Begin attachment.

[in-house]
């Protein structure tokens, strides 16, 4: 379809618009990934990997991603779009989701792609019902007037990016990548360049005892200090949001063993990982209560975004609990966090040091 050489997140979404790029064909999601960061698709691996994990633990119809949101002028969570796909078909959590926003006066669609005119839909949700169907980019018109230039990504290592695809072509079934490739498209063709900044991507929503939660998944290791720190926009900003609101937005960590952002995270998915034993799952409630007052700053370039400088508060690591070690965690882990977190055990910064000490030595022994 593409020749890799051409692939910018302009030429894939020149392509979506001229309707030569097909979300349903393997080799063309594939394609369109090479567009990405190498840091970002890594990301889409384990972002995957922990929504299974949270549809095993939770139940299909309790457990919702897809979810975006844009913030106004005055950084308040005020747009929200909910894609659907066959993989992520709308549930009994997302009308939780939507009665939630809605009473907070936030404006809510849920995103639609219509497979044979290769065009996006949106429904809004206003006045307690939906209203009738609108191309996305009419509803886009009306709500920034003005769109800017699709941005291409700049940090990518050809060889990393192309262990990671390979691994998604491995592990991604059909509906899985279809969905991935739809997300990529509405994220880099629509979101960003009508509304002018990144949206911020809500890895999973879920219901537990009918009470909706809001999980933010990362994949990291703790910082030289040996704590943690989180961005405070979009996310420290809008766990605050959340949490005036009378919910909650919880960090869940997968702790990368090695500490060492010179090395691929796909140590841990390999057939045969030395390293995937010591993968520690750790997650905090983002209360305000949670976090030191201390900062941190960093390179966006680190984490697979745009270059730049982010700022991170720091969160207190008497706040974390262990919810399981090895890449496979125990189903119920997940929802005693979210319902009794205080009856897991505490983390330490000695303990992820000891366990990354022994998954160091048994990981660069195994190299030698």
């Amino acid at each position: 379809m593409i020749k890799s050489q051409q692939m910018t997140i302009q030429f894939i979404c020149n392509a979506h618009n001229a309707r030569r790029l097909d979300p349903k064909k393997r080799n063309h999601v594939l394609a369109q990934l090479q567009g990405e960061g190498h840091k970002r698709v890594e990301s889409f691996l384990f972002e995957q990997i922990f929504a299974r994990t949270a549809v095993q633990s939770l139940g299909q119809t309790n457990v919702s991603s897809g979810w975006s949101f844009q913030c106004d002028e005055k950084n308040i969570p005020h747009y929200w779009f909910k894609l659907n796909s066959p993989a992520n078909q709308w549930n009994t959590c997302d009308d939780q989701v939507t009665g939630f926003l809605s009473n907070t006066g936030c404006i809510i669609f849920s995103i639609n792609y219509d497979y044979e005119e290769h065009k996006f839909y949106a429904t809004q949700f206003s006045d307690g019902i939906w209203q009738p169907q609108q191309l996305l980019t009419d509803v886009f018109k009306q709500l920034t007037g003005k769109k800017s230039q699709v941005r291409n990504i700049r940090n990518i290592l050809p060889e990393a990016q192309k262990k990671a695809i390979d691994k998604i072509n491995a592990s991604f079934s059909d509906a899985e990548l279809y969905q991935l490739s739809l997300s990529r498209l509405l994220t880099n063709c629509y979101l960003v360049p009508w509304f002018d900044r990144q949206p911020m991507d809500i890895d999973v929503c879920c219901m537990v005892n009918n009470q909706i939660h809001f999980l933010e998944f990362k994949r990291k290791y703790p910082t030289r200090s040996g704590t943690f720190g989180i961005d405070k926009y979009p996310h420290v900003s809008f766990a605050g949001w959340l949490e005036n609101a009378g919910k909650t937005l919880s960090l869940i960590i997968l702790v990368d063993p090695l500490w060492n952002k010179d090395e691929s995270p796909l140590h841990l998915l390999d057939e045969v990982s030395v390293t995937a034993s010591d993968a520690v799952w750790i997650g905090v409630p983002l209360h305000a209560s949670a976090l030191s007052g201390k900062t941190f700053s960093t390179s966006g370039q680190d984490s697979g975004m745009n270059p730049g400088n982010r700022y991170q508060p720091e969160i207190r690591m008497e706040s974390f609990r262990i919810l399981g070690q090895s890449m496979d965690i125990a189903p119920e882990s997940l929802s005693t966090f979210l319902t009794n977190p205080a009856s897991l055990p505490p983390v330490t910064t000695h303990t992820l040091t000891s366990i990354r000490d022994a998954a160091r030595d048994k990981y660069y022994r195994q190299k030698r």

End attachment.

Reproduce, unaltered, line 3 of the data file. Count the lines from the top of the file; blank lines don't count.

């Amino acid at each position: 379809m593409i020749k890799s050489q051409q692939m910018t997140i302009q030429f894939i979404c020149n392509a979506h618009n001229a309707r030569r790029l097909d979300p349903k064909k393997r080799n063309h999601v594939l394609a369109q990934l090479q567009g990405e960061g190498h840091k970002r698709v890594e990301s889409f691996l384990f972002e995957q990997i922990f929504a299974r994990t949270a549809v095993q633990s939770l139940g299909q119809t309790n457990v919702s991603s897809g979810w975006s949101f844009q913030c106004d002028e005055k950084n308040i969570p005020h747009y929200w779009f909910k894609l659907n796909s066959p993989a992520n078909q709308w549930n009994t959590c997302d009308d939780q989701v939507t009665g939630f926003l809605s009473n907070t006066g936030c404006i809510i669609f849920s995103i639609n792609y219509d497979y044979e005119e290769h065009k996006f839909y949106a429904t809004q949700f206003s006045d307690g019902i939906w209203q009738p169907q609108q191309l996305l980019t009419d509803v886009f018109k009306q709500l920034t007037g003005k769109k800017s230039q699709v941005r291409n990504i700049r940090n990518i290592l050809p060889e990393a990016q192309k262990k990671a695809i390979d691994k998604i072509n491995a592990s991604f079934s059909d509906a899985e990548l279809y969905q991935l490739s739809l997300s990529r498209l509405l994220t880099n063709c629509y979101l960003v360049p009508w509304f002018d900044r990144q949206p911020m991507d809500i890895d999973v929503c879920c219901m537990v005892n009918n009470q909706i939660h809001f999980l933010e998944f990362k994949r990291k290791y703790p910082t030289r200090s040996g704590t943690f720190g989180i961005d405070k926009y979009p996310h420290v900003s809008f766990a605050g949001w959340l949490e005036n609101a009378g919910k909650t937005l919880s960090l869940i960590i997968l702790v990368d063993p090695l500490w060492n952002k010179d090395e691929s995270p796909l140590h841990l998915l390999d057939e045969v990982s030395v390293t995937a034993s010591d993968a520690v799952w750790i997650g905090v409630p983002l209360h305000a209560s949670a976090l030191s007052g201390k900062t941190f700053s960093t390179s966006g370039q680190d984490s697979g975004m745009n270059p730049g400088n982010r700022y991170q508060p720091e969160i207190r690591m008497e706040s974390f609990r262990i919810l399981g070690q090895s890449m496979d965690i125990a189903p119920e882990s997940l929802s005693t966090f979210l319902t009794n977190p205080a009856s897991l055990p505490p983390v330490t910064t000695h303990t992820l040091t000891s366990i990354r000490d022994a998954a160091r030595d048994k990981y660069y022994r195994q190299k030698r």